Apple has removed 18 iOS apps after determining they were being used to earn money for cybercriminals by conducting ad fraud.
The apps were found to be secretly clicking adverts to earn the attacker cash. While such conduct is not intrusive and may not even be noticeable by the user, it can slow down the device, use more data, and/or drain the battery faster.
Security researchers at Wandera discovered 17 of the infected apps which spanned a wide range of categories including productivity, utilities, and navigation. Apple spotted a further app using the same technique.
Wandera first noticed dodgy activity originating from a speedometer app on a client’s smartphone. When they investigated it further, it was contacting a command and control server that had been previously identified as being involved with issuing ad fraud orders on Android.
On Android, this kind of thing is generally a little more commonplace. There’s less risk for Android users that stick to Google’s own Play Store, in countries where it’s available, but those who venture outside into third-party stores can often find their devices riddled with adware.
The researchers decided to install other apps by India-based developer AppAspect Technologies. After keeping the devices connected to WiFi, the researchers found no foul play. Wandera then added a SIM card and a few days later they noticed the apps reaching out to the same command and control server as the original speedometer app.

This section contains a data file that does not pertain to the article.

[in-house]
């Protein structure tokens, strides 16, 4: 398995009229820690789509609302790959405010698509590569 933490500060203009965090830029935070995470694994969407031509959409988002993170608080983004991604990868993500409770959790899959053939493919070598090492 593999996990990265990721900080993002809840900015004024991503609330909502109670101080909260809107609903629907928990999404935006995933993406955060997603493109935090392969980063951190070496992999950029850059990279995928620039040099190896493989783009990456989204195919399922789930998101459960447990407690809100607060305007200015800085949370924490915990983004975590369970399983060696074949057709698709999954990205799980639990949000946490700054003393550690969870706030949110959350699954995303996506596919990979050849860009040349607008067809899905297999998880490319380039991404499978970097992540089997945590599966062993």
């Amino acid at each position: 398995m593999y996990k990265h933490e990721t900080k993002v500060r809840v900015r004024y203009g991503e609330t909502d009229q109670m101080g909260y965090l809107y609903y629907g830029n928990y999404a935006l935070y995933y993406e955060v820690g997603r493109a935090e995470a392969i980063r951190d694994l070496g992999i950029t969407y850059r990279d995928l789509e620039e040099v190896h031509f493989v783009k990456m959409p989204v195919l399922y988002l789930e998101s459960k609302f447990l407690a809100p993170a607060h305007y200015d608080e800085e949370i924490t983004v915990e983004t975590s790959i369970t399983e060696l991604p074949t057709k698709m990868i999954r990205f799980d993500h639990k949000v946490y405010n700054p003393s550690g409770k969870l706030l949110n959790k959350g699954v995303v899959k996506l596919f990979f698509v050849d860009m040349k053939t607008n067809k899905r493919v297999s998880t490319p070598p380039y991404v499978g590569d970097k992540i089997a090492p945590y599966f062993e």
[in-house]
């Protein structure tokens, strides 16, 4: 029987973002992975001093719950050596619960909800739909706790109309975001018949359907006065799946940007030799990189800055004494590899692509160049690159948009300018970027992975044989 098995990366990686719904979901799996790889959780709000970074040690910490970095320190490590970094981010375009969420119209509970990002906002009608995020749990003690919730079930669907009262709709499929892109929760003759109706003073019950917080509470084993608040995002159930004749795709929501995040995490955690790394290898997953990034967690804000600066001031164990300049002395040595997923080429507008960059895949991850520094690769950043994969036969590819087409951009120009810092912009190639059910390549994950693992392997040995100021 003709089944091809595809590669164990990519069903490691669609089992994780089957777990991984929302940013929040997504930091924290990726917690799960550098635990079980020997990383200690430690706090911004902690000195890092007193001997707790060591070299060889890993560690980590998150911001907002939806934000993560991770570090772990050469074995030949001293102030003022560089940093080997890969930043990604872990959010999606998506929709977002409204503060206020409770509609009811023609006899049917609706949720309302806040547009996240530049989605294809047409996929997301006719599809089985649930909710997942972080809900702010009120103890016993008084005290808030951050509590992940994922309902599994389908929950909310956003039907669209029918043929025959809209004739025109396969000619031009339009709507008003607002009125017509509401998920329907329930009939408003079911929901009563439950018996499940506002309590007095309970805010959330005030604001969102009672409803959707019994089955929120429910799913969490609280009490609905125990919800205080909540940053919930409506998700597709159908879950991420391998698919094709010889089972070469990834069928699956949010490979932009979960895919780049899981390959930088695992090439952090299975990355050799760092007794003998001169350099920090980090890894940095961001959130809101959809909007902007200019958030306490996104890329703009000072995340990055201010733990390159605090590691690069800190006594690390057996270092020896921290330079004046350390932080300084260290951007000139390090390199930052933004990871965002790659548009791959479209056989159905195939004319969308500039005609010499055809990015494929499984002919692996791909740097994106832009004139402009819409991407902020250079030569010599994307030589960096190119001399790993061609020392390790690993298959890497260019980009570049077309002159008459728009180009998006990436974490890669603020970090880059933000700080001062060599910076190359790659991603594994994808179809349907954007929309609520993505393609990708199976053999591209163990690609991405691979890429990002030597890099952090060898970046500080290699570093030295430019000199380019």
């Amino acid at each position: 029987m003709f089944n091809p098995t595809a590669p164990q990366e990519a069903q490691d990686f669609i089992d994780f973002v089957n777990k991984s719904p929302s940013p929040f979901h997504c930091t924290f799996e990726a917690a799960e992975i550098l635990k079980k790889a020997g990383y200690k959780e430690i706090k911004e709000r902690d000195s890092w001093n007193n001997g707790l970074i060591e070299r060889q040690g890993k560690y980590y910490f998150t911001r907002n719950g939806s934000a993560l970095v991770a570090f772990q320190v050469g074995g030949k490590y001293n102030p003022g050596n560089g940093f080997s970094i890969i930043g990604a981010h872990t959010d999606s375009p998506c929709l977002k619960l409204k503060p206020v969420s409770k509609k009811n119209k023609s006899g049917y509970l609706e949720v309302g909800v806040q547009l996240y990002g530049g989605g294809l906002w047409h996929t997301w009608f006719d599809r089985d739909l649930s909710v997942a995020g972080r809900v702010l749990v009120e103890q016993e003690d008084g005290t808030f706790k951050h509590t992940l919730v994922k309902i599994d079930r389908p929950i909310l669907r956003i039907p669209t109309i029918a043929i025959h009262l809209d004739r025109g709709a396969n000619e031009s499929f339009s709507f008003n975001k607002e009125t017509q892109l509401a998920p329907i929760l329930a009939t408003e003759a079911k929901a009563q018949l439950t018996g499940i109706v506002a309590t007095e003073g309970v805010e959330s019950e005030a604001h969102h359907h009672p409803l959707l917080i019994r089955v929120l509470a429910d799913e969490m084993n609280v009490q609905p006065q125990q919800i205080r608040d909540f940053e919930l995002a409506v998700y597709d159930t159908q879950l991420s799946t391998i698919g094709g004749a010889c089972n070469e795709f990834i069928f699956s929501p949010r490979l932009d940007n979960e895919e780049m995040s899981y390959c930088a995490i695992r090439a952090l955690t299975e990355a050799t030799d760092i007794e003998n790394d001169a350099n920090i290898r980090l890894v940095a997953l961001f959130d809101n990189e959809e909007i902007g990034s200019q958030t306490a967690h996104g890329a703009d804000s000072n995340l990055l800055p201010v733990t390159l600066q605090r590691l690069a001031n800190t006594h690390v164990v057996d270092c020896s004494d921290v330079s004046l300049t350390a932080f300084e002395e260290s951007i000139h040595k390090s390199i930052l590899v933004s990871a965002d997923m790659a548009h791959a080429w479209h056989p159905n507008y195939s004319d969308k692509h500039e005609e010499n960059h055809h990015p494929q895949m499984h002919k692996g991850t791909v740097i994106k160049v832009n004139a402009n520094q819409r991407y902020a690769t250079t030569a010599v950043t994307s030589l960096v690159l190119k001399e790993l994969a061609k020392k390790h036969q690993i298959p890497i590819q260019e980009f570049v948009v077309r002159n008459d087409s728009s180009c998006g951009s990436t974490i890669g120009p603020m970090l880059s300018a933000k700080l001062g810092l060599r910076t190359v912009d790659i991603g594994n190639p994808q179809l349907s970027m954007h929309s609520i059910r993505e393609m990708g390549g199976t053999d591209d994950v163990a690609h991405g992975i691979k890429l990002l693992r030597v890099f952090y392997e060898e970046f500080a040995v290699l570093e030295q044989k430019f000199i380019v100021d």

By only reaching out to the command and control server when connected with a SIM card installed, it’s clearly designed as an added check to help ensure the device belongs to a standard person rather than a security researcher. Credit where due, it’s clever – but not enough to fool Wandera.
Here are the 17 infected apps:
The developer has 28 apps published on Google Play which Wandera tested and did not find any communication with the malicious command and control server. However, Wandera did find they were once infected and have since been republished without the offending code.
AppAspect Technologies claims it’s innocent and only knew about the issue after Apple removed its apps.
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